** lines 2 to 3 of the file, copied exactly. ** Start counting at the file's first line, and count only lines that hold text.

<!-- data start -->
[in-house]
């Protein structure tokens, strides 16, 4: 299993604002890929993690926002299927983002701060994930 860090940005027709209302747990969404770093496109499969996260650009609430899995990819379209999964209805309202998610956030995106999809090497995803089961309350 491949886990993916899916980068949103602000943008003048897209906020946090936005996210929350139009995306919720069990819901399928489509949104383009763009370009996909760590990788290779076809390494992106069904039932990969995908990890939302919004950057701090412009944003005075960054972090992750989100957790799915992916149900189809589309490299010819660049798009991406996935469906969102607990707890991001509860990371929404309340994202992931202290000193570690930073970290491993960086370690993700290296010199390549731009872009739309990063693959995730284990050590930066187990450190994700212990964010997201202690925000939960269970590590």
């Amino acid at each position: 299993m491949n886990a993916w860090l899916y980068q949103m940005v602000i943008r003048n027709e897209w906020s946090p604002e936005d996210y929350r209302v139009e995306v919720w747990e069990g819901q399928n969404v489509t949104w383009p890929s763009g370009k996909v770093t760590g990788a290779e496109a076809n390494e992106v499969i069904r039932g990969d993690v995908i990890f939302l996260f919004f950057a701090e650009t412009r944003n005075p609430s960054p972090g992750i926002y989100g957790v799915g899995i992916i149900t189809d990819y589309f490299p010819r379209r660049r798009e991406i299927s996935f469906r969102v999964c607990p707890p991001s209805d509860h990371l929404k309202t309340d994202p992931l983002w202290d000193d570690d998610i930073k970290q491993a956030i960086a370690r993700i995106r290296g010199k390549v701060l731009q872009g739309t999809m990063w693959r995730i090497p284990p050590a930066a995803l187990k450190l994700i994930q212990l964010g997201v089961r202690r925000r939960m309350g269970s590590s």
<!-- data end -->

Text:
């Protein structure tokens, strides 16, 4: 299993604002890929993690926002299927983002701060994930 860090940005027709209302747990969404770093496109499969996260650009609430899995990819379209999964209805309202998610956030995106999809090497995803089961309350 491949886990993916899916980068949103602000943008003048897209906020946090936005996210929350139009995306919720069990819901399928489509949104383009763009370009996909760590990788290779076809390494992106069904039932990969995908990890939302919004950057701090412009944003005075960054972090992750989100957790799915992916149900189809589309490299010819660049798009991406996935469906969102607990707890991001509860990371929404309340994202992931202290000193570690930073970290491993960086370690993700290296010199390549731009872009739309990063693959995730284990050590930066187990450190994700212990964010997201202690925000939960269970590590």
């Amino acid at each position: 299993m491949n886990a993916w860090l899916y980068q949103m940005v602000i943008r003048n027709e897209w906020s946090p604002e936005d996210y929350r209302v139009e995306v919720w747990e069990g819901q399928n969404v489509t949104w383009p890929s763009g370009k996909v770093t760590g990788a290779e496109a076809n390494e992106v499969i069904r039932g990969d993690v995908i990890f939302l996260f919004f950057a701090e650009t412009r944003n005075p609430s960054p972090g992750i926002y989100g957790v799915g899995i992916i149900t189809d990819y589309f490299p010819r379209r660049r798009e991406i299927s996935f469906r969102v999964c607990p707890p991001s209805d509860h990371l929404k309202t309340d994202p992931l983002w202290d000193d570690d998610i930073k970290q491993a956030i960086a370690r993700i995106r290296g010199k390549v701060l731009q872009g739309t999809m990063w693959r995730i090497p284990p050590a930066a995803l187990k450190l994700i994930q212990l964010g997201v089961r202690r925000r939960m309350g269970s590590s």